1. Kyle v. Kavanagh, 103 Mass. 356 (1869), involved a contract for the sale of land located on "Prospect Street" in Waltham. In the seller's action for the price, the buyer pleaded that there were two "Prospect Streets" in Waltham; the seller had offered to convey land located on the other Prospect Street. In affirming a judgment for the defendant-buyer the Court approved the instructions that the trial judge had given the jury. These were that3
if the defendant was negotiating for one thing and the plaintiff was selling another thing, and their minds did not agree as to the subject matter of the sale, there would be no contract by which the defendant would be bound, though there was no fraud on the part of the plaintiff.
Id. at 357. That, said Morton, J., was "in accordance with the elementary principles of the law of contracts." ld. at 359-360. Holmes, in the course of his discussion of Raffles v. Wichelhaus (see Note 4, infra), after giving the citation to Raffles, added: "Cf. Kyle v. Kavanagh, 103 Mass. 356, 357." The "Cf." reference presumably meant that Holmes thought that Raffles and Kyle were "like" cases. Do you agree?5
2. Mellish, as counsel in the principal case, argued that no contract had been formed because there had been no meeting of the minds. Subsequently, as a judge of the Court of Appeal, he had occasion to consider the problem of the revocability of offers in Dickinson v. Dodds, L. R. 2 Ch. D. 463 (1876). For his views on the relevance of the "meeting of the minds" theory in that context, see his opinion in the Dickinson case, reprinted supra p. 316.6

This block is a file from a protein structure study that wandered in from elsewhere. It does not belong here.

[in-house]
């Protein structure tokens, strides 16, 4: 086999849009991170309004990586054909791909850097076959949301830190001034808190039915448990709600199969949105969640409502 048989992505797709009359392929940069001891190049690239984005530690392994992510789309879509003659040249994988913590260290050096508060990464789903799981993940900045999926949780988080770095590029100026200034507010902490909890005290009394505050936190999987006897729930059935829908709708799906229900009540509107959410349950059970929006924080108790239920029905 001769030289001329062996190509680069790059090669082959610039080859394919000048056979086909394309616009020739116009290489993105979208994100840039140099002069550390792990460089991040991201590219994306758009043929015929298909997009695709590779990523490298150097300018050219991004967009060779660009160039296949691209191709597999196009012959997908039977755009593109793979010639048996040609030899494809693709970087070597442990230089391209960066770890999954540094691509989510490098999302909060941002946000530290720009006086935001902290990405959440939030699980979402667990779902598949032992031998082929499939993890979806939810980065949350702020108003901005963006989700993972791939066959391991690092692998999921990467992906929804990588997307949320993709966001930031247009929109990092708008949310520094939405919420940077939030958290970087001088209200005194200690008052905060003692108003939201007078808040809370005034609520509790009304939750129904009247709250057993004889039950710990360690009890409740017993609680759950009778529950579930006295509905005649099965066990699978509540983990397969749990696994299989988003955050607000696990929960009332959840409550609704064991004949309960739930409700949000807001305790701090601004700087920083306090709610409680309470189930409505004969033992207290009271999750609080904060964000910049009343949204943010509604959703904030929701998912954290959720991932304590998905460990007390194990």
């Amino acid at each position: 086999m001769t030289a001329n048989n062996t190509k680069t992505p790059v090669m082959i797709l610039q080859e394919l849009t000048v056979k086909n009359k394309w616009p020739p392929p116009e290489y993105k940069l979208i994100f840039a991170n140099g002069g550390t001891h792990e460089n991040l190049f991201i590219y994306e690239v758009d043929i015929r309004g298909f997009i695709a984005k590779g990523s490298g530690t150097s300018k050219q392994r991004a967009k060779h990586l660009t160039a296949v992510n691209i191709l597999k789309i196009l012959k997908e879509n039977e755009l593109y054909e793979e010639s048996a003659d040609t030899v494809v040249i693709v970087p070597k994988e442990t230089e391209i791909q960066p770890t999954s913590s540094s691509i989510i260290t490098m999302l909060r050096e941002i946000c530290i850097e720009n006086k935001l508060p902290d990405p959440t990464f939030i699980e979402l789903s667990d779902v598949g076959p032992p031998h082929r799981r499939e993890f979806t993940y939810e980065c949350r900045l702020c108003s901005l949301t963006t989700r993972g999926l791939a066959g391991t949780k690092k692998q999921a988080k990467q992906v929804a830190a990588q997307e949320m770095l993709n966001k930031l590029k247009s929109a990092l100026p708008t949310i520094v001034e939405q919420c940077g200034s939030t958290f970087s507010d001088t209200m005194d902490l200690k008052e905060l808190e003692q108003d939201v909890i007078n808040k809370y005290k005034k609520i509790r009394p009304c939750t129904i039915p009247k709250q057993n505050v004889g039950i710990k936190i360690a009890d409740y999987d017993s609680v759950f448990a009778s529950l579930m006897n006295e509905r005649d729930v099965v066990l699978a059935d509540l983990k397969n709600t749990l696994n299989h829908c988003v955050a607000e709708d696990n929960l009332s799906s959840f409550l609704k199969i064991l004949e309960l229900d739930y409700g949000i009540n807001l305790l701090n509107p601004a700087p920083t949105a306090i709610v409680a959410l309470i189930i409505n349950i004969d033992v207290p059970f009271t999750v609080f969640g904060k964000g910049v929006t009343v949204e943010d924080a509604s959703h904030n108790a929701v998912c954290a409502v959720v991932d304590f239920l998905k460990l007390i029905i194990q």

3. Section 2-322 of the Uniform Commercial Code deals with the meaning to be given a contract term which provides for "delivery of goods 'ex-ship.'" Comment 2 to §2-322 is as follows: "Delivery need not be made from any particular vessel under a clause calling for delivery 'ex-ship,' even though a vessel on which shipment is to be made originally is named in the contract, unless the agreement by appropriate language restricts the clause to delivery from a named vessel."7
The Code Comment might be read to support Milward's argument that it was "immaterial by what ship the cotton was to arrive," no objection having been made by the defendant to either the time or the method of delivery. Such support, of course, came a hundred years too late to do Milward and his client any good.8
In technical language, Milward's argument might be put this way: the promise to ship the cotton by a particular ship named Peerless was merely an independent covenant and not a true condition of the contract. The author of the Code Comment evidently took the same position. On the distinction between covenants and conditions (or between independent and dependent promises), see the Introductory Note to Chapter 9.9